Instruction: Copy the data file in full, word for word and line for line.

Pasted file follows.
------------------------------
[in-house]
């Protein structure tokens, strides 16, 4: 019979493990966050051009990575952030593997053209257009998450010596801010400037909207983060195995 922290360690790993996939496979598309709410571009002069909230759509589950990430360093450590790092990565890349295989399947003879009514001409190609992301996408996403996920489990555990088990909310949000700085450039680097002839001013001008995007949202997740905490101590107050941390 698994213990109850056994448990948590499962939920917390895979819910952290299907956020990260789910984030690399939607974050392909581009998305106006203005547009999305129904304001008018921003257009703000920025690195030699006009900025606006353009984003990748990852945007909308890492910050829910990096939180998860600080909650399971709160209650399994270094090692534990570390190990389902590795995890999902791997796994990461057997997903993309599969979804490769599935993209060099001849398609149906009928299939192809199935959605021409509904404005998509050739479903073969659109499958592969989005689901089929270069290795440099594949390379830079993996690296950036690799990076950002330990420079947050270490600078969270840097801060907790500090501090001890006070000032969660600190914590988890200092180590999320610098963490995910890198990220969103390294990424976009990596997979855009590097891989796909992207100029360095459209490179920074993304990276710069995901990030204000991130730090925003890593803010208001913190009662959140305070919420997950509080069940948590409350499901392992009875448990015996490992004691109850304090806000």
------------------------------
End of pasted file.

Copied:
[in-house]
């Protein structure tokens, strides 16, 4: 019979493990966050051009990575952030593997053209257009998450010596801010400037909207983060195995 922290360690790993996939496979598309709410571009002069909230759509589950990430360093450590790092990565890349295989399947003879009514001409190609992301996408996403996920489990555990088990909310949000700085450039680097002839001013001008995007949202997740905490101590107050941390 698994213990109850056994448990948590499962939920917390895979819910952290299907956020990260789910984030690399939607974050392909581009998305106006203005547009999305129904304001008018921003257009703000920025690195030699006009900025606006353009984003990748990852945007909308890492910050829910990096939180998860600080909650399971709160209650399994270094090692534990570390190990389902590795995890999902791997796994990461057997997903993309599969979804490769599935993209060099001849398609149906009928299939192809199935959605021409509904404005998509050739479903073969659109499958592969989005689901089929270069290795440099594949390379830079993996690296950036690799990076950002330990420079947050270490600078969270840097801060907790500090501090001890006070000032969660600190914590988890200092180590999320610098963490995910890198990220969103390294990424976009990596997979855009590097891989796909992207100029360095459209490179920074993304990276710069995901990030204000991130730090925003890593803010208001913190009662959140305070919420997950509080069940948590409350499901392992009875448990015996490992004691109850304090806000």